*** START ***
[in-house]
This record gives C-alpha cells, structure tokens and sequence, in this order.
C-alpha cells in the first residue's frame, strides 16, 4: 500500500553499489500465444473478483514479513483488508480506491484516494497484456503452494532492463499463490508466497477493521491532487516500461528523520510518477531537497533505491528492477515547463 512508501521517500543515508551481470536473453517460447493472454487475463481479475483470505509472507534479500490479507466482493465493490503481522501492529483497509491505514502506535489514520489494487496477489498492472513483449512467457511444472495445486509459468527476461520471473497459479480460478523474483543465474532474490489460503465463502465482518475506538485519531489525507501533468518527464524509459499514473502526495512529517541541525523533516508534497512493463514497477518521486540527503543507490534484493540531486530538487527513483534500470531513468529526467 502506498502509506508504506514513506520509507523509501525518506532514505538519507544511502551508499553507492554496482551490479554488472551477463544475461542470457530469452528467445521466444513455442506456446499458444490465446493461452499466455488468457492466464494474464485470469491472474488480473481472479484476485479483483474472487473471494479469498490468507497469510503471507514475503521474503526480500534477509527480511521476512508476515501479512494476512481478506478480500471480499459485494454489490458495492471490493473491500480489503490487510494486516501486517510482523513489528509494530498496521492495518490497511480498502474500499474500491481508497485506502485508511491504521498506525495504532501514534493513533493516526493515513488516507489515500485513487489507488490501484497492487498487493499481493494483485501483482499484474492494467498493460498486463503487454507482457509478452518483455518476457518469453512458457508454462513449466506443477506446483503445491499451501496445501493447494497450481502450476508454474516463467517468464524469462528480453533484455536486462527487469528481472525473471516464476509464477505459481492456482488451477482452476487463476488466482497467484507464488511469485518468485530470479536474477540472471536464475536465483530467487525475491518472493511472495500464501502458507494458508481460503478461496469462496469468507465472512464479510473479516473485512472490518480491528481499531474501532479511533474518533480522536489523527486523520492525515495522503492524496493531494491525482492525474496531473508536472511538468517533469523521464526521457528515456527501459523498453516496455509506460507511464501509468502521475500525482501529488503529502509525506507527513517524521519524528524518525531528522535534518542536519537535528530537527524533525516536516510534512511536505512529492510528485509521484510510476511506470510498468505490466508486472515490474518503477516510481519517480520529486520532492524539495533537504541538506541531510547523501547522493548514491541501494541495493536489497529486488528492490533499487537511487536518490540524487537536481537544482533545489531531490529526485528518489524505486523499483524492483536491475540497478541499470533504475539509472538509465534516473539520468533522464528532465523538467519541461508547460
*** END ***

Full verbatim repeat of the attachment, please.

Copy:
[in-house]
This record gives C-alpha cells, structure tokens and sequence, in this order.
C-alpha cells in the first residue's frame, strides 16, 4: 500500500553499489500465444473478483514479513483488508480506491484516494497484456503452494532492463499463490508466497477493521491532487516500461528523520510518477531537497533505491528492477515547463 512508501521517500543515508551481470536473453517460447493472454487475463481479475483470505509472507534479500490479507466482493465493490503481522501492529483497509491505514502506535489514520489494487496477489498492472513483449512467457511444472495445486509459468527476461520471473497459479480460478523474483543465474532474490489460503465463502465482518475506538485519531489525507501533468518527464524509459499514473502526495512529517541541525523533516508534497512493463514497477518521486540527503543507490534484493540531486530538487527513483534500470531513468529526467 502506498502509506508504506514513506520509507523509501525518506532514505538519507544511502551508499553507492554496482551490479554488472551477463544475461542470457530469452528467445521466444513455442506456446499458444490465446493461452499466455488468457492466464494474464485470469491472474488480473481472479484476485479483483474472487473471494479469498490468507497469510503471507514475503521474503526480500534477509527480511521476512508476515501479512494476512481478506478480500471480499459485494454489490458495492471490493473491500480489503490487510494486516501486517510482523513489528509494530498496521492495518490497511480498502474500499474500491481508497485506502485508511491504521498506525495504532501514534493513533493516526493515513488516507489515500485513487489507488490501484497492487498487493499481493494483485501483482499484474492494467498493460498486463503487454507482457509478452518483455518476457518469453512458457508454462513449466506443477506446483503445491499451501496445501493447494497450481502450476508454474516463467517468464524469462528480453533484455536486462527487469528481472525473471516464476509464477505459481492456482488451477482452476487463476488466482497467484507464488511469485518468485530470479536474477540472471536464475536465483530467487525475491518472493511472495500464501502458507494458508481460503478461496469462496469468507465472512464479510473479516473485512472490518480491528481499531474501532479511533474518533480522536489523527486523520492525515495522503492524496493531494491525482492525474496531473508536472511538468517533469523521464526521457528515456527501459523498453516496455509506460507511464501509468502521475500525482501529488503529502509525506507527513517524521519524528524518525531528522535534518542536519537535528530537527524533525516536516510534512511536505512529492510528485509521484510510476511506470510498468505490466508486472515490474518503477516510481519517480520529486520532492524539495533537504541538506541531510547523501547522493548514491541501494541495493536489497529486488528492490533499487537511487536518490540524487537536481537544482533545489531531490529526485528518489524505486523499483524492483536491475540497478541499470533504475539509472538509465534516473539520468533522464528532465523538467519541461508547460